With the help of sensors and intelligent PLC, boiler operators can be given time to time alerts when they are following any inefficient operating practice. This kind of arrangement can even prompt the operators to change certain parameters when boiler operating conditions change. We will have a look at different kinds of alerts that can be provided and how they help to keep the losses under control.
1. Close feed door
When feed door is kept open, due to the furnace pressure, air at room temperature is sucked in. This air also gets heated and then escapes through the chimney. A lot of heat is carried out by this air increasing the stack losses. With the help of a limit switch, operator can be alerted when the door is kept open and hence can considerably reduce the stack losses.
2. Adjust ID fan damper
As the boiler operating conditions change, ID fan damper position needs to be changed. This ensures that correct amount of air is entering the furnace and hence, keeps the stack losses minimum. With the help of PLC, boiler operator can be prompted to change the ID fan damper settings.
3. Clean the tubes
If the boiler tubes are not cleaned, due to the fouling nature of flue gases, a layer of soot develops on the inside wall of the tubes. This significantly lowers down the rate of heat transfer. At the same time, as the heat from the gases is not transferred to water, the stack temperature goes on increasing. By putting up a temperature monitor at stack exhaust, a pop-up to clean the tubes can be shown when the stack temperature goes higher than the normal value.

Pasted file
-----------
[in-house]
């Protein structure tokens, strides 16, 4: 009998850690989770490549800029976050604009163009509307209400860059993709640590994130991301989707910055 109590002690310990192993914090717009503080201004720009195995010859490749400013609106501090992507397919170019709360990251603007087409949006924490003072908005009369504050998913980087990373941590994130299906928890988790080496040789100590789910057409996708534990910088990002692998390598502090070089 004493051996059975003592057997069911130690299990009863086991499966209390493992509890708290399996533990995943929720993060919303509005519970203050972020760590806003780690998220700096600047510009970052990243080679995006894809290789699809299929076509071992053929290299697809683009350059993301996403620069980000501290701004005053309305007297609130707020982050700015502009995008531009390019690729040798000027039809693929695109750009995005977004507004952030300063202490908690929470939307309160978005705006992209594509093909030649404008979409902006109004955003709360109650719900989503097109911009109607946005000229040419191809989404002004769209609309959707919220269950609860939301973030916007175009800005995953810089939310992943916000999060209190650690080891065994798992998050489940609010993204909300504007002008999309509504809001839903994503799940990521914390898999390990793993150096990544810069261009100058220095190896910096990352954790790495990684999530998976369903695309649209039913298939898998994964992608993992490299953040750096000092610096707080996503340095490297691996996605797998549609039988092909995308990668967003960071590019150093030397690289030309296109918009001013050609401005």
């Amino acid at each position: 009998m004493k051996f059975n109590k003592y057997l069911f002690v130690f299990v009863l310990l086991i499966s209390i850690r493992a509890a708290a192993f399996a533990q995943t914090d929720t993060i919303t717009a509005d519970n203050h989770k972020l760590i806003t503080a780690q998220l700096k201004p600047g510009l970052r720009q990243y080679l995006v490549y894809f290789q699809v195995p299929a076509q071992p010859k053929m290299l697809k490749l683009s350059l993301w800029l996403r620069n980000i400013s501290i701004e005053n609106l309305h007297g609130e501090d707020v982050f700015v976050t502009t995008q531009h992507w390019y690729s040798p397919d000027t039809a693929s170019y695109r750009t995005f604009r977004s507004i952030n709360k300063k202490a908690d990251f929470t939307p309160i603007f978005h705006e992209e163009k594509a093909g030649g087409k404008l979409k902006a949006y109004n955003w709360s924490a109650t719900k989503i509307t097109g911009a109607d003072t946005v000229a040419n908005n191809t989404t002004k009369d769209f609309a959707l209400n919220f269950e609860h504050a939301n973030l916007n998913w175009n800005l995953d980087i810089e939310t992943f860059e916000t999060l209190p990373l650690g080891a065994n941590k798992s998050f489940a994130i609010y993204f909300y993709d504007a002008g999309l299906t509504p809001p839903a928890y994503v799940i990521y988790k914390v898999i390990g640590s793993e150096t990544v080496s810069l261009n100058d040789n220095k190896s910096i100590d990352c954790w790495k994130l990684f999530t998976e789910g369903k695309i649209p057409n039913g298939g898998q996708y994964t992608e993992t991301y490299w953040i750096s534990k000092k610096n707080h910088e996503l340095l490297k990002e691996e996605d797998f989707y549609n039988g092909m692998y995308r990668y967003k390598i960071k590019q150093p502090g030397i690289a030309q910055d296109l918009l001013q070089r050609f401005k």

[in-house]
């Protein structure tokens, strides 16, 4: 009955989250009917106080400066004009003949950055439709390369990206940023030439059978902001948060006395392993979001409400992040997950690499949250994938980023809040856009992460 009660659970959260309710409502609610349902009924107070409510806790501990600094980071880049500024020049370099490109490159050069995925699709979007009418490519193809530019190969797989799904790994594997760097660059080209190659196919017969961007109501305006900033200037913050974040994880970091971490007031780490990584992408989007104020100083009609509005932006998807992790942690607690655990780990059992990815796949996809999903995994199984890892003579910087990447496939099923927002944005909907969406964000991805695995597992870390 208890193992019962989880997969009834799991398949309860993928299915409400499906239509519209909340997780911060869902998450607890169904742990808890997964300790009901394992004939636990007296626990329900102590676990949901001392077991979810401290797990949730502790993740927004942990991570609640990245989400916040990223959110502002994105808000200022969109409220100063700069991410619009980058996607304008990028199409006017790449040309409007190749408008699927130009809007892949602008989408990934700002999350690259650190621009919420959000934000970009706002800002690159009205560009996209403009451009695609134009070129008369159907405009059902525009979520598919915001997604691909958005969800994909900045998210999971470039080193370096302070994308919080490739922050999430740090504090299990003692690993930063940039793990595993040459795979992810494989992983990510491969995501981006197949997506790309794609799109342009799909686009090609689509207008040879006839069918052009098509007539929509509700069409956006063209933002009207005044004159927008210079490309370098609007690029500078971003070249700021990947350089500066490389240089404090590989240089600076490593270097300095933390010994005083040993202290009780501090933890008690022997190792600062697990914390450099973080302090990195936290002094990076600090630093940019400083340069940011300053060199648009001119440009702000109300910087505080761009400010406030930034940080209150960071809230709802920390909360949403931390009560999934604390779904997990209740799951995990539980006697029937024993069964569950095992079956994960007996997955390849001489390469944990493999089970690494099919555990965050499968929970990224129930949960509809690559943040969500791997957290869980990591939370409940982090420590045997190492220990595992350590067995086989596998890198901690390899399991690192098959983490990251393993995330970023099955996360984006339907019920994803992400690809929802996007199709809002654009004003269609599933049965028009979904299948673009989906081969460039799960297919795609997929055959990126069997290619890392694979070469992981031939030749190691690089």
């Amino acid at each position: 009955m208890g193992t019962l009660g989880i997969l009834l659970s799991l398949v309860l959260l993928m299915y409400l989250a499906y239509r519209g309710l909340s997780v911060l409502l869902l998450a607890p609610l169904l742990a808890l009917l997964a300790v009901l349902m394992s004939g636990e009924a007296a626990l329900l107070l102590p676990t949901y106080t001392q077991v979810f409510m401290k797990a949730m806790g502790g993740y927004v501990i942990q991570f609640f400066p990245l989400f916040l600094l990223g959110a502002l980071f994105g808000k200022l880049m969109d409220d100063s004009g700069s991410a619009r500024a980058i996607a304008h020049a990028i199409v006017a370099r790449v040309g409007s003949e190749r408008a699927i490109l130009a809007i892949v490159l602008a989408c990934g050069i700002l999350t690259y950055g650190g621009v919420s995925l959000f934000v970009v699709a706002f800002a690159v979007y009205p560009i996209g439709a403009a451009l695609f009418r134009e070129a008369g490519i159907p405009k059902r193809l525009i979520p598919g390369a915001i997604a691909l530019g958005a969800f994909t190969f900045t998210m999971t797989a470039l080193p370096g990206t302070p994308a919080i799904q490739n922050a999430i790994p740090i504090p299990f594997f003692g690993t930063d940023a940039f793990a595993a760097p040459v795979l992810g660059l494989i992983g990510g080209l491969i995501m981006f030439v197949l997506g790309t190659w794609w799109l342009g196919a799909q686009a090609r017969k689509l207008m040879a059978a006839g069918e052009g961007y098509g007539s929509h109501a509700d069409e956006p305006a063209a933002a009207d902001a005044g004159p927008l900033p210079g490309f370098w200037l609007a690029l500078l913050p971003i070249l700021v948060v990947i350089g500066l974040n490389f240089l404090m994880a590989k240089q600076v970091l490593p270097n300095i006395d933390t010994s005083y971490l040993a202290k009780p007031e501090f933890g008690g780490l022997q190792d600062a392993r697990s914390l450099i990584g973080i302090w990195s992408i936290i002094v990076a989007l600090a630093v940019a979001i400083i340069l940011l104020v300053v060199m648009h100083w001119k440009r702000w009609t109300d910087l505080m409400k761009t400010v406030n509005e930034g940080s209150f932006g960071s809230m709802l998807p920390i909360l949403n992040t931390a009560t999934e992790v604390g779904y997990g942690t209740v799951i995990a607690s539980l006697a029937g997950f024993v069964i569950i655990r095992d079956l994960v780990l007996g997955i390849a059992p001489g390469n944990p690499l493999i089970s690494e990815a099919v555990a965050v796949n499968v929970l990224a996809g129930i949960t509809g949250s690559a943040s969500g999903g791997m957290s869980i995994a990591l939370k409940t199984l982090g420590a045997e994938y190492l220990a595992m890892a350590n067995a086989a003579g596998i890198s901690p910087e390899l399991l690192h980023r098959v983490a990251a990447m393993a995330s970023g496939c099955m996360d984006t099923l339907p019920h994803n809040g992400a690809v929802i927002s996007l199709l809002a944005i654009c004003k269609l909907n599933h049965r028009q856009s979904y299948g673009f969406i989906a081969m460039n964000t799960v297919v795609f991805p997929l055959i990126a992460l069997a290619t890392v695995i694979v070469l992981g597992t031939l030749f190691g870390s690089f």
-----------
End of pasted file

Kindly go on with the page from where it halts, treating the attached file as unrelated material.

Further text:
4. Over feeding
Many times, boiler operators do not get an estimate of amount of fuel to be fed in to the boiler. On the other hand, many times operators stuff the boiler with fuel sufficient for couple of hours to avoid the hassles of feeding frequently. This results in the over feeding. As a result of overfeeding, incomplete combustion of fuel takes place which results in increased unburnt losses. With the help of transmitters, intelligent PLC can alert the operator about overfeeding.
Apart from overfeeding, many times, boilers are fed from front side only which results in uneven distribution of fuel which again increases the unburnt losses. Intelligent PLC can detect such conditions by sensing the pressure changes and can prompt the operator to take corrective actions.
5. Adjust fuel bed
If fuel is not distributed evenly on the bed, there will be some overfed pockets which will result in incomplete combustion of fuel. As a result, unburnt losses will go up. If such condition is detected, intelligent PLC can generate an alert and can prompt operator to adjust fuel bed.
6. Possibility of back firing
Monitoring and maintaining furnace pressure is an absolute necessity to avoid any occurrences of back fire. Intelligent PLC, with the help of furnace pressure transmitter can warn the operator when furnace pressure is likely to lead to back fire.
7. Improve water quality
Blow down is essential to maintain boiler health. At the same time, blow down results in significant wastage of energy. With the help of intelligent PLC, an eye can be kept on blow down losses. Better the feed water quality, lower are the blow down losses. When blow down losses go up, PLC can prompt the boiler operator to take appropriate actions to ensure feed water quality. Acting upon this alert can significantly bring down the blow down losses.
Constant increase in fuel prices and increasing awareness about energy conservation and safety demand more efficient and safer boilers. Use of PLC in boilers is a next step to tackle these issues with the help of advancing technology.